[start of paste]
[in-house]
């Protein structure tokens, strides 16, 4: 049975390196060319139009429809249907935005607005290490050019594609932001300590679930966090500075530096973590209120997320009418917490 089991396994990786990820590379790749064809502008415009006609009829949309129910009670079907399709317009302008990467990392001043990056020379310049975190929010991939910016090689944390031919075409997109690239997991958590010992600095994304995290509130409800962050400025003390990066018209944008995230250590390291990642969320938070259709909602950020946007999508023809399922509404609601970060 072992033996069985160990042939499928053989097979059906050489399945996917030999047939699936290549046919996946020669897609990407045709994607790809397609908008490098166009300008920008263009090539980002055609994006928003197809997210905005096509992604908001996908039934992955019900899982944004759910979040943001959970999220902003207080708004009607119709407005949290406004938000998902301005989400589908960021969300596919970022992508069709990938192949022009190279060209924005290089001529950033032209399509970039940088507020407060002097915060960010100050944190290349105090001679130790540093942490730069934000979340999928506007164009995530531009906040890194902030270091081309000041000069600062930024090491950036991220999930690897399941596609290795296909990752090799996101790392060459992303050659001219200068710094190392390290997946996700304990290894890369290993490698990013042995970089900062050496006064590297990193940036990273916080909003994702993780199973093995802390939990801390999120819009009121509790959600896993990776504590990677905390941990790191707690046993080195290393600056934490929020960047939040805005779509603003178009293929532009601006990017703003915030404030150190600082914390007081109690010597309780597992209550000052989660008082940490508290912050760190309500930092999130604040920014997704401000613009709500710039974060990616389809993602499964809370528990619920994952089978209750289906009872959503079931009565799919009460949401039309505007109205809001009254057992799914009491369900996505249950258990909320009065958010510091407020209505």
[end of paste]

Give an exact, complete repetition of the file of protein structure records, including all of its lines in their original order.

[in-house]
């Protein structure tokens, strides 16, 4: 049975390196060319139009429809249907935005607005290490050019594609932001300590679930966090500075530096973590209120997320009418917490 089991396994990786990820590379790749064809502008415009006609009829949309129910009670079907399709317009302008990467990392001043990056020379310049975190929010991939910016090689944390031919075409997109690239997991958590010992600095994304995290509130409800962050400025003390990066018209944008995230250590390291990642969320938070259709909602950020946007999508023809399922509404609601970060 072992033996069985160990042939499928053989097979059906050489399945996917030999047939699936290549046919996946020669897609990407045709994607790809397609908008490098166009300008920008263009090539980002055609994006928003197809997210905005096509992604908001996908039934992955019900899982944004759910979040943001959970999220902003207080708004009607119709407005949290406004938000998902301005989400589908960021969300596919970022992508069709990938192949022009190279060209924005290089001529950033032209399509970039940088507020407060002097915060960010100050944190290349105090001679130790540093942490730069934000979340999928506007164009995530531009906040890194902030270091081309000041000069600062930024090491950036991220999930690897399941596609290795296909990752090799996101790392060459992303050659001219200068710094190392390290997946996700304990290894890369290993490698990013042995970089900062050496006064590297990193940036990273916080909003994702993780199973093995802390939990801390999120819009009121509790959600896993990776504590990677905390941990790191707690046993080195290393600056934490929020960047939040805005779509603003178009293929532009601006990017703003915030404030150190600082914390007081109690010597309780597992209550000052989660008082940490508290912050760190309500930092999130604040920014997704401000613009709500710039974060990616389809993602499964809370528990619920994952089978209750289906009872959503079931009565799919009460949401039309505007109205809001009254057992799914009491369900996505249950258990909320009065958010510091407020209505």